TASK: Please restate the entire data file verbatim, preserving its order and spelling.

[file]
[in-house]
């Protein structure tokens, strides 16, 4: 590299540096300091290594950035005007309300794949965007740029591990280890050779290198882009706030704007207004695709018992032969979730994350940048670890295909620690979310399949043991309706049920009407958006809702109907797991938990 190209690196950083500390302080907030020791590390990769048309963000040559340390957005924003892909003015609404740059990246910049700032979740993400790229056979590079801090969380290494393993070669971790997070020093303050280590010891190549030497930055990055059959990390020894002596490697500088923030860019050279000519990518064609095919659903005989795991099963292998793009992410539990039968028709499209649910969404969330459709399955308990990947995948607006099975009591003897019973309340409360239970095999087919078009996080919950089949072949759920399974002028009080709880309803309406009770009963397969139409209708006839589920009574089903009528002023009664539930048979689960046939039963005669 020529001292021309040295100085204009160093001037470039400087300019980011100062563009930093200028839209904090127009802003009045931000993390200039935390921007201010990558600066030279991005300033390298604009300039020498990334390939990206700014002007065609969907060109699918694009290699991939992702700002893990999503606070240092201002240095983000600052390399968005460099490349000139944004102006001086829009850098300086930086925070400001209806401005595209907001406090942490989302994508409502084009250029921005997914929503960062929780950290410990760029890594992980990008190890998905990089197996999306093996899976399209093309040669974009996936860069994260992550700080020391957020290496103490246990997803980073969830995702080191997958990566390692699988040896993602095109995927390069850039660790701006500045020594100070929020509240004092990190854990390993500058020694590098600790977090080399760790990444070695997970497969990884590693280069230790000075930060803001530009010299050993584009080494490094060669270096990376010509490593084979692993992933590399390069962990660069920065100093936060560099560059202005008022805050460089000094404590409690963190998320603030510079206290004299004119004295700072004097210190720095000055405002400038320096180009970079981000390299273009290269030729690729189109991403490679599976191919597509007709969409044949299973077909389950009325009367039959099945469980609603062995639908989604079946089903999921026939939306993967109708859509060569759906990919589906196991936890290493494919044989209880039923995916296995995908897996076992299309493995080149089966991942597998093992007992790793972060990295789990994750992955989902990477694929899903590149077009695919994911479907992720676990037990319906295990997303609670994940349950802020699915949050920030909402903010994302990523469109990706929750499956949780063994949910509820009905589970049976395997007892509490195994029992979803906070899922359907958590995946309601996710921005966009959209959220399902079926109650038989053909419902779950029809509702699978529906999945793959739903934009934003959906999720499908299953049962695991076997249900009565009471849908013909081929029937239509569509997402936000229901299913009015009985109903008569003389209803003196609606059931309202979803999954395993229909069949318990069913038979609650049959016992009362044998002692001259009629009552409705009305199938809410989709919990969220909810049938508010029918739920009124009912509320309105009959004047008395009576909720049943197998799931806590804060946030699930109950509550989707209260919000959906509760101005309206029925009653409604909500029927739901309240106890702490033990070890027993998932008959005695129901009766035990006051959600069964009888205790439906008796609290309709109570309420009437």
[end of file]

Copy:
[in-house]
């Protein structure tokens, strides 16, 4: 590299540096300091290594950035005007309300794949965007740029591990280890050779290198882009706030704007207004695709018992032969979730994350940048670890295909620690979310399949043991309706049920009407958006809702109907797991938990 190209690196950083500390302080907030020791590390990769048309963000040559340390957005924003892909003015609404740059990246910049700032979740993400790229056979590079801090969380290494393993070669971790997070020093303050280590010891190549030497930055990055059959990390020894002596490697500088923030860019050279000519990518064609095919659903005989795991099963292998793009992410539990039968028709499209649910969404969330459709399955308990990947995948607006099975009591003897019973309340409360239970095999087919078009996080919950089949072949759920399974002028009080709880309803309406009770009963397969139409209708006839589920009574089903009528002023009664539930048979689960046939039963005669 020529001292021309040295100085204009160093001037470039400087300019980011100062563009930093200028839209904090127009802003009045931000993390200039935390921007201010990558600066030279991005300033390298604009300039020498990334390939990206700014002007065609969907060109699918694009290699991939992702700002893990999503606070240092201002240095983000600052390399968005460099490349000139944004102006001086829009850098300086930086925070400001209806401005595209907001406090942490989302994508409502084009250029921005997914929503960062929780950290410990760029890594992980990008190890998905990089197996999306093996899976399209093309040669974009996936860069994260992550700080020391957020290496103490246990997803980073969830995702080191997958990566390692699988040896993602095109995927390069850039660790701006500045020594100070929020509240004092990190854990390993500058020694590098600790977090080399760790990444070695997970497969990884590693280069230790000075930060803001530009010299050993584009080494490094060669270096990376010509490593084979692993992933590399390069962990660069920065100093936060560099560059202005008022805050460089000094404590409690963190998320603030510079206290004299004119004295700072004097210190720095000055405002400038320096180009970079981000390299273009290269030729690729189109991403490679599976191919597509007709969409044949299973077909389950009325009367039959099945469980609603062995639908989604079946089903999921026939939306993967109708859509060569759906990919589906196991936890290493494919044989209880039923995916296995995908897996076992299309493995080149089966991942597998093992007992790793972060990295789990994750992955989902990477694929899903590149077009695919994911479907992720676990037990319906295990997303609670994940349950802020699915949050920030909402903010994302990523469109990706929750499956949780063994949910509820009905589970049976395997007892509490195994029992979803906070899922359907958590995946309601996710921005966009959209959220399902079926109650038989053909419902779950029809509702699978529906999945793959739903934009934003959906999720499908299953049962695991076997249900009565009471849908013909081929029937239509569509997402936000229901299913009015009985109903008569003389209803003196609606059931309202979803999954395993229909069949318990069913038979609650049959016992009362044998002692001259009629009552409705009305199938809410989709919990969220909810049938508010029918739920009124009912509320309105009959004047008395009576909720049943197998799931806590804060946030699930109950509550989707209260919000959906509760101005309206029925009653409604909500029927739901309240106890702490033990070890027993998932008959005695129901009766035990006051959600069964009888205790439906008796609290309709109570309420009437």